Agarwal, P. (2019). Retrieval Practice & Bloom’s Taxonomy: Do Students Need Fact Knowledge Before Higher Order Learning? Journal of Educational Psychology, 111, 189–209

This paper from Pooja Agarwal questions the sequentiality of Bloom’s taxonomy, contra e.g. Deep understanding requires detailed knowledge of fundamentals.

Methodologically, this paper includes an interesting application of Bloom’s taxonomy to authoring Retrieval practice questions: it gives a scheme for creating retrieval practice questions for apply, analyze, evaluate, create.

The authors hoped to find evidence which can distinguish between three possible frameworks which might apply: Desirable difficulties, after Bjork, Transfer-appropriate processing, and “foundation of factual knowledge” (i.e. sequentialist Bloom’s taxonomy).

Experiment 1

  • Within-subjects design of 48 people with a 4x2 design (study once, study twice, fact quiz, higher order quiz x fact test, higher order test) in varying orders. Two sessions: study, then test (two days later).
    • At test time, the question stems were rephrased and multiple-choice alternatives were reordered.
  • Delayed test performance ~10pp improved for the quiz conditions vs. study conditions.
  • Findings consistent with Transfer-appropriate processing and contrary to the other two:
    • Experiment 1 finds retrieval practice of higher-order questions indistinguishable from re-study condition on delayed fact test; likewise for retrieval practice of factual questions on a delayed higher-order test.
    • “In sum, initial retrieval practice enhanced final test performance, but only when the initial quiz type (fact or higher-order) matched the final test type (fact or higher order, respectively).”

Experiment 2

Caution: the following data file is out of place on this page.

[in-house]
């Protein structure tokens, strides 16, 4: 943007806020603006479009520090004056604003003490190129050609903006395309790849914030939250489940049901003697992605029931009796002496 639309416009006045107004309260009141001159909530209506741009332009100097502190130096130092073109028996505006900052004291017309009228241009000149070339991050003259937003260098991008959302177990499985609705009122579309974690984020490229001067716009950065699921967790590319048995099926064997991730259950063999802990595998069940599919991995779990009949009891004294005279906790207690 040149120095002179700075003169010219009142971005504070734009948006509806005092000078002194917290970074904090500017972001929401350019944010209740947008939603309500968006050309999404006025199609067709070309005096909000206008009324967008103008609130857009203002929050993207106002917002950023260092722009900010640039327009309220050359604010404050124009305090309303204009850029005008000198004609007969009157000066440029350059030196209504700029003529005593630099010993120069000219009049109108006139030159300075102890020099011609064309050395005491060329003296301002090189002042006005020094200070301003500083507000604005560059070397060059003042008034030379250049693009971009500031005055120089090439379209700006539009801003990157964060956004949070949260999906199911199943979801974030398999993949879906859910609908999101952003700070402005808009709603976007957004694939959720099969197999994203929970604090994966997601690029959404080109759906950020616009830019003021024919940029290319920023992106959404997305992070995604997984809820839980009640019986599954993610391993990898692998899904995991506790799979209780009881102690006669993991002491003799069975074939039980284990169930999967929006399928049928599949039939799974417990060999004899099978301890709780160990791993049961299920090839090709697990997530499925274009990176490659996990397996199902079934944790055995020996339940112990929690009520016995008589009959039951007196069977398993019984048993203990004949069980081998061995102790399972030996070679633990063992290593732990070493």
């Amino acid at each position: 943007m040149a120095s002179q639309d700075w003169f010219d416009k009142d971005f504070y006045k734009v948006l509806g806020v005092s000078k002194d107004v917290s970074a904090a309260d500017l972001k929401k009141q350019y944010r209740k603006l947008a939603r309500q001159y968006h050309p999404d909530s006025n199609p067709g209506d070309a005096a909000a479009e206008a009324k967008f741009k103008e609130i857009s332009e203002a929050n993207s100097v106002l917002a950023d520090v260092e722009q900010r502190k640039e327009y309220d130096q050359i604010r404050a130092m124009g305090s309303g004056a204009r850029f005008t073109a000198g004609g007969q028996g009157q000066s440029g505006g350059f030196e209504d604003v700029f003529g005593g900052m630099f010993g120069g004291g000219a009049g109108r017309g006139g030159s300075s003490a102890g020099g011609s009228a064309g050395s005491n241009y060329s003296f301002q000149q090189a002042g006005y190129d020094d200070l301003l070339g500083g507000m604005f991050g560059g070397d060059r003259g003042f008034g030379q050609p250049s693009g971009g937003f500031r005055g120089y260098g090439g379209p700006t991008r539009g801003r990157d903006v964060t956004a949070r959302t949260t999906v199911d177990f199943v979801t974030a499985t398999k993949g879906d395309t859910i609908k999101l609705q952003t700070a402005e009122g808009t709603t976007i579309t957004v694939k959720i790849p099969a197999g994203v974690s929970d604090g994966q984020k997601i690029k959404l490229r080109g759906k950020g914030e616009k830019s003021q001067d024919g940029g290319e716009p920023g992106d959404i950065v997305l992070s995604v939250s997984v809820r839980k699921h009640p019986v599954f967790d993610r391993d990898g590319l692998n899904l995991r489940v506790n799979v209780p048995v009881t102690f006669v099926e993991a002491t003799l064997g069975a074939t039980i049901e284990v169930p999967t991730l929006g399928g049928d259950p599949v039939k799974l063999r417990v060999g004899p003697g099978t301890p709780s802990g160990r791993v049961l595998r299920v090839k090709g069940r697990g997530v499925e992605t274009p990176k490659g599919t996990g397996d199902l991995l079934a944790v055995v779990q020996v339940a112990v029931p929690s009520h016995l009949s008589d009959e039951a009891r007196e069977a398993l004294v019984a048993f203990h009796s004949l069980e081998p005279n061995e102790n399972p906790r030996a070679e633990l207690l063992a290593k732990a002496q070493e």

• Designed to explore impact of mixing factual and higher order question practice
  • Another within-subjects design of 48 students, this time with practice conditions varying between one higher order quiz, two higher order quizzes, two fact quizzes, two mixed quizzes. Same basic design otherwise, same 2-day delay.
  • Findings still most consistent with Transfer-appropriate processing; the mixed condition had the highest average result on the final tests but matched conditions (fact–fact, higher-order–higher-order) had the highest separate scores.

Experiment 3

  • Attempted replication with different demographic (sixth graders) and content (world history) in an authentic classroom environment.
  • 3x2 within-subjects design (higher-order quiz, mixed quiz, nonquizzed x fact test, higher-order text) in similar interleave fashion to previous experiments
  • Findings consistent with previous two experiments, though interestingly, mixed quizzes produced better higher-order test scores than higher-order-only quizzes.
    • Effects were quite large, shifting final scores from roughly a D to roughly an A

Q. Finding regarding the notion that factual information supports transfer to higher-order learning?
A. Students who practiced with factual quizzes didn’t do better than students who simply re-studied on delayed higher-order quizzes.

Q. Which theoretical framework relating factual and higher-order knowledge was best supported by this study?
A. Transfer-appropriate processing

Q. Which practice modality produced the highest average results (across test types) in the latter two experiments?
A. Mixed

Q. Population for experiments 1 and 2?
A. Undergrads.

Q. Purpose of experiment 2?
A. Explore benefits of mixing factual and higher-order quiz questions in practice.

Q. Population for experiment 3?
A. Sixth graders.

Q. Purpose of experiment 3?
A. Replicate first two experiments with middle school kids.

Q. In experiment 2, which practice modalities produced the highest test results?
A. Matching modalities: factual quizzes for factual tests, higher-order quizzes for higher-order tests.

Q. In experiment 3, how did higher-order quiz practice fare on factual questions?
A. Same as non-quizzed.

Q. In experiment 3, which practice modality fared best on higher-order test questions?
A. Mixed (surprisingly)